Stylized black-and-white portraits are prominently displayed on the monitors throughout the sold-out lower Manhattan venue SOBs. One audience member remarks on the striking similarity between the images and Khalid, the teenage R&B star-to-be, the night’s headliner. Young, handsome, and oftentimes serious-looking, Khalid is just barely a year into his career, but his image is already instantly recognizable—just look for silhouette of his flattop.
As the crowd waits for the singer to come out, a voice recording starts playing over the speakers. The lights dim, and Khalid’s voice details dramatic shifts that have taken place in his life over the last year. He explains frequently traveling while growing up and eventually—against his wishes—settling out in El Paso, Texas, where he was plucked from his old friends and knew no one. Khalid says he felt like an outsider at school and chose music as his outlet instead. The overwrought backstory recalls Bryson Tiller, another RCA Records signee, who relishes in detailing his rise from selling pizzas to selling out shows. Both artists know their origin myths well—but perhaps, they are unnecessary. Without them, the music would still sound just as good.
Backstory or not, when they finally come out, Khalid and his finely-tuned backing band perform with such swagger that you might forget this teen was once recording mopey SoundCloud demos. Onstage, every exaggerated shimmy, shake, and sway shows Khalid is ready for—if not already used to—the stage. He opens with “Let’s Go” and “Reasons,” which, in their recorded versions, are fairly stripped down R&B tracks—but live, his band swells with intensity. The scrappiness of the songs is lost as Khalid sings wonderfully and his guitarist, keyboardist, and drummer exceed his energy at some points. The professionalism is almost jarring for a teenager’s first full tour.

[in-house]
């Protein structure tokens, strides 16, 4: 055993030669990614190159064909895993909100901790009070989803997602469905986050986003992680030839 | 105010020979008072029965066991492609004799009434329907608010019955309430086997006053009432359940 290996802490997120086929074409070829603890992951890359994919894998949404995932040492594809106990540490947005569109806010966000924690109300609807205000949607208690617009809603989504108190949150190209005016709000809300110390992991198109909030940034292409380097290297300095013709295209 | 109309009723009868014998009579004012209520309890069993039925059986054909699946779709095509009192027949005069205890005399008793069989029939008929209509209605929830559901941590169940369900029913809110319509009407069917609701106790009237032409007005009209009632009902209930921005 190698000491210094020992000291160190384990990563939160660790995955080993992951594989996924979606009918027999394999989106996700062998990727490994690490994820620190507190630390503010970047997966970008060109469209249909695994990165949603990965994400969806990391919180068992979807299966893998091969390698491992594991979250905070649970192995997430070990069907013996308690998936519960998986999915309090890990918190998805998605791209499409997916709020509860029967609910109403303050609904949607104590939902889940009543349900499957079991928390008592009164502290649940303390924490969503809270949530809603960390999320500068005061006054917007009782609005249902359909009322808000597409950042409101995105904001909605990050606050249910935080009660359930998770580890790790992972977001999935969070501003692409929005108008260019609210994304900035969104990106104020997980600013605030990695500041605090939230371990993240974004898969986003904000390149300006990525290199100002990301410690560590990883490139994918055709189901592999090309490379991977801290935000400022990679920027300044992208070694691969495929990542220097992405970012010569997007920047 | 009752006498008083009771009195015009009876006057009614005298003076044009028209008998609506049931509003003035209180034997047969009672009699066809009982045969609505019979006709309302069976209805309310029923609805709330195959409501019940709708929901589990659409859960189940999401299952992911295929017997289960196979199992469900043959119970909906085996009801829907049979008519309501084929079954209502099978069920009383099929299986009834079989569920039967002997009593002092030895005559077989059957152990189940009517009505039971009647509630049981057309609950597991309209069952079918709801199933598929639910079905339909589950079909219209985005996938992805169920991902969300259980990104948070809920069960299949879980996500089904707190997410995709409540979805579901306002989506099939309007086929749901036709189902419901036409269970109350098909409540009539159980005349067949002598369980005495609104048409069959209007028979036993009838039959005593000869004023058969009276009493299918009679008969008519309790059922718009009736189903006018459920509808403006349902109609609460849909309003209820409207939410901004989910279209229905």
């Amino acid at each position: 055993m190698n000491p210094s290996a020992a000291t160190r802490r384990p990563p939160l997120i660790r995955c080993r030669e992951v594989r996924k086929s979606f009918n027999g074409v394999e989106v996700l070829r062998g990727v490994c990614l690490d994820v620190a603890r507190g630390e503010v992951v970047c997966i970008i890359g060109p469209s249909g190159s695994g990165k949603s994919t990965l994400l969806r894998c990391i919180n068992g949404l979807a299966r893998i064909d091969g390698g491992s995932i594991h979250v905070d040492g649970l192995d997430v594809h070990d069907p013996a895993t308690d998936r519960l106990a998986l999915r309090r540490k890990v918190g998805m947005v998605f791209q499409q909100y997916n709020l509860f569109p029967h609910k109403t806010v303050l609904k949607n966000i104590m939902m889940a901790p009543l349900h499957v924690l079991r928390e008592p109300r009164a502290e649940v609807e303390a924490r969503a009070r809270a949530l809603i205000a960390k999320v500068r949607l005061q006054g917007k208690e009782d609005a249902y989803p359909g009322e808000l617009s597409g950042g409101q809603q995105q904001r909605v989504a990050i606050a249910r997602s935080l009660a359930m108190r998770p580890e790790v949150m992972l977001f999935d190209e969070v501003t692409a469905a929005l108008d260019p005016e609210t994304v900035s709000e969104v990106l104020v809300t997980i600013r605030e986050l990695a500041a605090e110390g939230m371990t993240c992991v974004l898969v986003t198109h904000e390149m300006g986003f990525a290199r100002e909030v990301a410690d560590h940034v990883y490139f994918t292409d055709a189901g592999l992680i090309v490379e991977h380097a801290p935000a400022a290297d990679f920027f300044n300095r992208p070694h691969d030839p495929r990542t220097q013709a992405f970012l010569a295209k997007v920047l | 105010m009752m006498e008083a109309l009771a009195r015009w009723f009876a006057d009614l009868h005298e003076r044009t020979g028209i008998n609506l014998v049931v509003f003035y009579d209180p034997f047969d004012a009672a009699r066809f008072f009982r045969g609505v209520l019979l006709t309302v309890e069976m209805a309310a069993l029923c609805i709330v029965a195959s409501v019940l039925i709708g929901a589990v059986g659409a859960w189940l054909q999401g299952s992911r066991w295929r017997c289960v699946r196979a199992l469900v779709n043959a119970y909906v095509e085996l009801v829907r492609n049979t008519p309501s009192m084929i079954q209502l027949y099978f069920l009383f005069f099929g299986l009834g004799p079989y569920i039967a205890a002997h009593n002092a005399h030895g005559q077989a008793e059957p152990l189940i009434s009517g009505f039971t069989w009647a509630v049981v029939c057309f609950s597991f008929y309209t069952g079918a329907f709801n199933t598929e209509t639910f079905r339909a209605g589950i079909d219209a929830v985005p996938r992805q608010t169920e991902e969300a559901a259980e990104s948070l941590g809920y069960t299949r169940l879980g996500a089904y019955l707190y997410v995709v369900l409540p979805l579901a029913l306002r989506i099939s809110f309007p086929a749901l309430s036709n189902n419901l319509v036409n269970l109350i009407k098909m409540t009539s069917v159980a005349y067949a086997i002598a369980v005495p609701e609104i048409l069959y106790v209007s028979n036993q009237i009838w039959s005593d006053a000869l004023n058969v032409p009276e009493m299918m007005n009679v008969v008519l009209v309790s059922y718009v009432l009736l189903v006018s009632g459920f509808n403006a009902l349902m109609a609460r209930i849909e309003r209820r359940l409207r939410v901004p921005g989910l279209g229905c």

Halfway through his set, Khalid plays a few newer tracks—presumably from his upcoming March debut album. Stylistically, these songs are far funkier and more joyful than his early material. The bedroom quiet-storm quality of his older music is shed for more straightforward pop funk. The transition is reminiscent of artists like Neon Indian, Toro Y Moi, and Twin Shadow, who all started making bedroom pop and eventually took center stage with a bigger and fuller sound. Except those transitions took years. Khalid’s musical transformation has been happening over the course of a few months, while his breakout song “Location” has been climbing the Billboard charts.
It is clear, too, that the crowd isn’t just there to hear the hits; they start yelling lyrics whenever Khalid’s mouth reaches the microphone. If Khalid is a natural at performing, he is still getting used to interacting with the crowd. The audience’s intensity pushes out a few chuckles and smiles. Khalid is clearly marveling at his own fame reflected back at him.
The night’s penultimate song is also his biggest: “Location,” a sultry, social media-obsessed love song with an almost too on-the-nose millennial line (“I don’t wanna fall in love off of subtweets”). Khalid, after one verse, pulls back from the microphone to allow the crowd to carry the song, which they do, right on cue. All of his lyrics are repeated back to him, but when Khalid regains control of the song and the audience fixes their gaze back on him, it’s clear why he is the one onstage.
Before he took the stage, an interesting playlist sounded through SOBs, covering trap (Gucci Mane, Migos), ‘90s throwbacks (Bell Biv Devoe, Michael Jackson), and even a touch of contemporary Top 40 pop with Bruno Mars’ “24K Gold.” But what stood out the most was a string of R&B singles from the early 2000s, like Usher’s “Confessions,” R. Kelly’s “Ignition (Remix),” and Pharrell’s “Frontin’”. Proto-throwback jams for the inevitable 2000s nostalgia wave, the songs are a reminder of a time when R&B occupied a real space in American Top 40 radio, before radio began to favor EDM-influenced pop. The songs came on right before Khalid’s set, and felt like a small tip-off to the real direction of his music. He may be a R&B singer—what else is a black guy who sings about love—but he’s primed for pop stardom.